Japan is `devastated` because of the corona epidemic 5Japan is `devastated` because of the corona epidemic 5

(Dan Tri) – The Covid-19 epidemic could threaten the Tokyo Olympics, making it difficult for universities that are already struggling to attract international students, and signaling a cherry blossom season without visitors.

A traditional Japanese inn, which markets itself almost exclusively with Chinese travel companies, appears to have become the first establishment to declare bankruptcy due to the Covid-19 epidemic, despite analysts

Fujimosu Inn, located in the southern seaside resort town of Nishiura Onsen south of Nagoya in central Japan, first opened in 1956 and was initially aimed only at Japanese clients.

According to market analysis company Tokyo Shoko Research, the above strategy worked well and the hostel had up to 50 groups of tourists from China.

“It is a precious inn that our ancestors have maintained to this day, but without guests, we cannot do anything,” Go Ito, the inn’s owner, told the Mainichi newspaper.

The airport has no passengers

A traditional `inn` in Japan (Photo: JNTO)

The impact of the Covid-19 epidemic is affecting every sector of the Japanese economy, but the tourism and aviation sectors are certainly the most affected.

“I went through Narita airport yesterday morning and I saw that the low-cost airline area was completely empty,” said Martin Schulz, a senior economist at Fujitsu Research Institute in Tokyo.

The visible impact of losing tourists will certainly hurt local hotels, retailers, and restaurants that rely on a steady stream of Chinese customers to operate.

“Japan remained relatively open to Chinese tourists, but problems arose when the virus spread so quickly and restrictions were imposed on all visitors,” Mr. Schulz said.

Mr. Schulz said Japanese companies have been cautious about exposure to external shocks since the disruption to supply chains caused by the 2011 earthquake/tsunami.

“There are many companies that are also being hit hard by the crisis, but we have to look beyond the threat of immediate bankruptcy,” Mr. Schulz said.

“We have to look down the road and the Tokyo Olympics.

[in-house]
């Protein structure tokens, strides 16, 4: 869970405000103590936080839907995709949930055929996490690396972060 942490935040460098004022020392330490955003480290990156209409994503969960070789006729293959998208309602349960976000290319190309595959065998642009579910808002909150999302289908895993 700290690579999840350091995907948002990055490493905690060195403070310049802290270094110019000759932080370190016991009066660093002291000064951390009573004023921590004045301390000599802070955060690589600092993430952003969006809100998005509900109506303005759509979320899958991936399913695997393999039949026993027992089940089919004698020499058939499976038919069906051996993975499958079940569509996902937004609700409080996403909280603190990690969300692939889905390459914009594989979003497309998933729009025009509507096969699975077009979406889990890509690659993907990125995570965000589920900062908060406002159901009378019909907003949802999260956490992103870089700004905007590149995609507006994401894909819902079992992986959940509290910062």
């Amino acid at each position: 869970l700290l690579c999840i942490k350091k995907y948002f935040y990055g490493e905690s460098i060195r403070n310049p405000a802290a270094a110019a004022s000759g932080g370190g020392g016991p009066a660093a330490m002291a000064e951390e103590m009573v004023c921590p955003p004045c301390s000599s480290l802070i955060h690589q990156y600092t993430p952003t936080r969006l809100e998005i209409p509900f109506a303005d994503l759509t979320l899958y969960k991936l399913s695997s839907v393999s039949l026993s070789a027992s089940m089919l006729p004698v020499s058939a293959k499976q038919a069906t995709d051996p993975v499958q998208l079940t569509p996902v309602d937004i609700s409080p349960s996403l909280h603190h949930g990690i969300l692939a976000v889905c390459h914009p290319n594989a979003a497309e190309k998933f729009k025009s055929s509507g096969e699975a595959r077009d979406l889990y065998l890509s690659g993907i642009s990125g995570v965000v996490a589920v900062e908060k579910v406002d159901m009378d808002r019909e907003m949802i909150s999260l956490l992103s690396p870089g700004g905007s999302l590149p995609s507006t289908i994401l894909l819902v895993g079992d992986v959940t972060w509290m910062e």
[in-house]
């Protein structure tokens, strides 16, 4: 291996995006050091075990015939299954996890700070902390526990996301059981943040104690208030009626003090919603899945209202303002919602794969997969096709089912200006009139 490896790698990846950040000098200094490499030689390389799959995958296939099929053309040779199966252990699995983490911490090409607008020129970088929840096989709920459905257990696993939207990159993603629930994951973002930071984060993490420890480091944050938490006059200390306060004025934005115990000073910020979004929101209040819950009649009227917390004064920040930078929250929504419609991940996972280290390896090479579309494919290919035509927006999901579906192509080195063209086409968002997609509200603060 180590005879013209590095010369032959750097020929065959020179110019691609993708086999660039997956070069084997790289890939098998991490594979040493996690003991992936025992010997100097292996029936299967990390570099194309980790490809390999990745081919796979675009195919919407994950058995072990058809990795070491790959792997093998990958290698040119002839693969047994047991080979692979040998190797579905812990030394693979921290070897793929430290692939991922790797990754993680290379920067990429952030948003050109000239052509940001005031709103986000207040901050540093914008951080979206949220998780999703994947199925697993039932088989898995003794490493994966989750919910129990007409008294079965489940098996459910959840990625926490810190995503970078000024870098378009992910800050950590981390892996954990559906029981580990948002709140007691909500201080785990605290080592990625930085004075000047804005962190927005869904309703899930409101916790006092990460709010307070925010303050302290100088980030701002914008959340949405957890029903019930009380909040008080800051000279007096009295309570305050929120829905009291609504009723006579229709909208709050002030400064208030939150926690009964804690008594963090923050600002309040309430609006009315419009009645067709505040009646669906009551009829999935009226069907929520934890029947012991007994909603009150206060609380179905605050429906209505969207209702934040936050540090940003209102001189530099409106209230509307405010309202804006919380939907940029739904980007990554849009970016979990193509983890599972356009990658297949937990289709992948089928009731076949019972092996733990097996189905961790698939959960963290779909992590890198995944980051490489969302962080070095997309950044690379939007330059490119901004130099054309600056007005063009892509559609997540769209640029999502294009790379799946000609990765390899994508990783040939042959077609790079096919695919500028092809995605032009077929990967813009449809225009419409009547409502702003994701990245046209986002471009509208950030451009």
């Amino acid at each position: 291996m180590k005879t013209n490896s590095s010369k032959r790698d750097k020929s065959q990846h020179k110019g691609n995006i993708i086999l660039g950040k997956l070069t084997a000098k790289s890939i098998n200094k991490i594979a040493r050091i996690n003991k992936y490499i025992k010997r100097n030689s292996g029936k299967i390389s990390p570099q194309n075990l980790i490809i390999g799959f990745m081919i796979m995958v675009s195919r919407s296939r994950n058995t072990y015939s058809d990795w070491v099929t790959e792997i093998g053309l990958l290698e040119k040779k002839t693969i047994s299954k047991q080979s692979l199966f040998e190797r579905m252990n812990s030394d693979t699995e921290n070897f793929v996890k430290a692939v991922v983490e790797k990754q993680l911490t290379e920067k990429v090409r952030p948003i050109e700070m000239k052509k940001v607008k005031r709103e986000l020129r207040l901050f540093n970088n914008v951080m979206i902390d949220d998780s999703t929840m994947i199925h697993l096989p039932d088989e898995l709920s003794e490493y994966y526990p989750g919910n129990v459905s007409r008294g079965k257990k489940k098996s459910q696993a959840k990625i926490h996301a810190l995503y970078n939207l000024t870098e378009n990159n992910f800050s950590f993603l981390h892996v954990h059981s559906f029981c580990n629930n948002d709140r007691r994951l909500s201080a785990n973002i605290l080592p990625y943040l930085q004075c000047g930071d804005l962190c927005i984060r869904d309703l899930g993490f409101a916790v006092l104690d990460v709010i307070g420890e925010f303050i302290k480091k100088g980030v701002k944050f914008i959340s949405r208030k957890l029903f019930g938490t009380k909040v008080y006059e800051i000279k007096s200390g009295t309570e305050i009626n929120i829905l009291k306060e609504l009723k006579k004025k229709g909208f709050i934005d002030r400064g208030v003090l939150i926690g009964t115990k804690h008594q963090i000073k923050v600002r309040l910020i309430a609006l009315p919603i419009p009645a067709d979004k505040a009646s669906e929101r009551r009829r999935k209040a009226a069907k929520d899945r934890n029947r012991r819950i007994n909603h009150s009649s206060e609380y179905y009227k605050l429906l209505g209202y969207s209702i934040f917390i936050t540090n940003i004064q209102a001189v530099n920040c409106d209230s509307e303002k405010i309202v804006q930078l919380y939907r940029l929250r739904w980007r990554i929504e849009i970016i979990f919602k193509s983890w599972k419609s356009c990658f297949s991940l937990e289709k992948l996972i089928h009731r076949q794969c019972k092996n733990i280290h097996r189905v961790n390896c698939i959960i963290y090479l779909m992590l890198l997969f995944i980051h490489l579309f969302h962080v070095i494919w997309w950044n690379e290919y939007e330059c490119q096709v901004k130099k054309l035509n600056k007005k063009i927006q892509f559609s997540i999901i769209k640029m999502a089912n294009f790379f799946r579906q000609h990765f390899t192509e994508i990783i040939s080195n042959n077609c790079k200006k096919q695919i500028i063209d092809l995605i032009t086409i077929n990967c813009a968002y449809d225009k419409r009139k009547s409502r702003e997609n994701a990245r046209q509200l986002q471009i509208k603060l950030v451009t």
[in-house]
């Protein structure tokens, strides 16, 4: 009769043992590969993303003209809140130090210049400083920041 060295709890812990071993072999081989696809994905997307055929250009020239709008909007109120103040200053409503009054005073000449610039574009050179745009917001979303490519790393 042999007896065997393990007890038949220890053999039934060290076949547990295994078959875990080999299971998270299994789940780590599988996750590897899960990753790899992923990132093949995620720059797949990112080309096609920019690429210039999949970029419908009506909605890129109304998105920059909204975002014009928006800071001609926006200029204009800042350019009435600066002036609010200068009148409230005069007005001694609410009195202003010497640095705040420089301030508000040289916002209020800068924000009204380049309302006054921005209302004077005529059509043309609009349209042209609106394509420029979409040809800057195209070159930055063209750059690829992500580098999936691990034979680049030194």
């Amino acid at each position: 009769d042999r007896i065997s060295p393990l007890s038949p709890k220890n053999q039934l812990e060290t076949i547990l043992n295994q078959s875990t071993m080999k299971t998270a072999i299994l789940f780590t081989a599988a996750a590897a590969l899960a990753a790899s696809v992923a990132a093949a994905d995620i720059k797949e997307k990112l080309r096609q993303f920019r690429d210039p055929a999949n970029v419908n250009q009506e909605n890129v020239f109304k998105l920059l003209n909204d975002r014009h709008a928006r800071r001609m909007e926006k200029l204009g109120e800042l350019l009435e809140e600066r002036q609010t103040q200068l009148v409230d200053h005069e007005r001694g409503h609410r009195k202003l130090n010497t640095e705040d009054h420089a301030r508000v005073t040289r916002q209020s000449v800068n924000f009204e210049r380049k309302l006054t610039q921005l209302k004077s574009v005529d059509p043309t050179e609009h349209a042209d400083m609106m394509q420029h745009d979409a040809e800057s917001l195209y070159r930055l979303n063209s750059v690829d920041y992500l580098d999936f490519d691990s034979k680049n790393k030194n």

For now, organizers, the city of Tokyo and the Japanese government are still adamant that the Games will still take place as planned at the end of July, but at least one senior member of the International Olympic Committee

`Hungry` international students

Japan’s higher education sector, which has been hit by a sharp decline in the number of domestic students and has struggled to attract young people from international markets, is also facing many difficulties, said Mr. Makoto Watanabe.

“Many universities and colleges in Japan, especially less prestigious schools or in remote areas in Japan, have struggled in recent years to attract students from China and Korea.

“But now, they have a serious problem.

The new school year starting in April will produce statistics showing how many foreign students refuse to enter universities in Japan, Mr. Watanabe said, adding that according to his observations, “many schools

Media reports of the epidemic have triggered a series of fearful reactions from shoppers – perhaps reminiscent of the problems that occurred after the 2011 earthquake/tsunami – when

“Some sections of the public have gone into a state of panic and toilet paper is always the first to run out,” Mr. Schulz said.

Japan is `devastated` because of the corona epidemic

Toilet paper is sold out at a supermarket in Tokyo (Photo: AFP)

Speculation about the risk of a toilet paper outage due to paper companies switching to mask production has been refuted, with an industry body issuing a statement saying that the raw materials used to produce these two products are perfect.

However, people still rush to buy, in which bottled items and clean water are purchased the most.

The cherry season is forecast to be empty

Concerns have even spilled over into Japan’s highly anticipated cherry blossom viewing season, as organizers of some of the biggest events have announced the cancellation of this year’s events.

The National Museum in Osaka usually hosts one of the largest flower viewing festivals in Japan’s second-largest city, but on February 28 issued a statement saying its gates would be closed for the month.

Other events are also expected to be canceled, with the number of people expected to attend parties beneath cherry trees in public parks across Japan expected to be a fraction of the usual number.


According to SCMP

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